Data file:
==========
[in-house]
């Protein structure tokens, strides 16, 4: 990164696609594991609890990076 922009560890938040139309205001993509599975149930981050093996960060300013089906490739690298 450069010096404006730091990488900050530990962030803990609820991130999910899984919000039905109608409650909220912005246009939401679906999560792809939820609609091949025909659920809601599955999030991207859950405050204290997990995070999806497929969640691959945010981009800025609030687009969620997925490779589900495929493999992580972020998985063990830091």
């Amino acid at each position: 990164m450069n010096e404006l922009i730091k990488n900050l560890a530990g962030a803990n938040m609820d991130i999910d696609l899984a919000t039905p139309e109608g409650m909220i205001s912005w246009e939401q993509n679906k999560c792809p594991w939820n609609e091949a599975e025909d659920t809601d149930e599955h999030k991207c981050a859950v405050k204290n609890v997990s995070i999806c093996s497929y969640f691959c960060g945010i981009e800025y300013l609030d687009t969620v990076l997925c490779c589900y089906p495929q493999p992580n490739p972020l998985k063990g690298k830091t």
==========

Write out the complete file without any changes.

[in-house]
């Protein structure tokens, strides 16, 4: 990164696609594991609890990076 922009560890938040139309205001993509599975149930981050093996960060300013089906490739690298 450069010096404006730091990488900050530990962030803990609820991130999910899984919000039905109608409650909220912005246009939401679906999560792809939820609609091949025909659920809601599955999030991207859950405050204290997990995070999806497929969640691959945010981009800025609030687009969620997925490779589900495929493999992580972020998985063990830091």
């Amino acid at each position: 990164m450069n010096e404006l922009i730091k990488n900050l560890a530990g962030a803990n938040m609820d991130i999910d696609l899984a919000t039905p139309e109608g409650m909220i205001s912005w246009e939401q993509n679906k999560c792809p594991w939820n609609e091949a599975e025909d659920t809601d149930e599955h999030k991207c981050a859950v405050k204290n609890v997990s995070i999806c093996s497929y969640f691959c960060g945010i981009e800025y300013l609030d687009t969620v990076l997925c490779c589900y089906p495929q493999p992580n490739p972020l998985k063990g690298k830091t």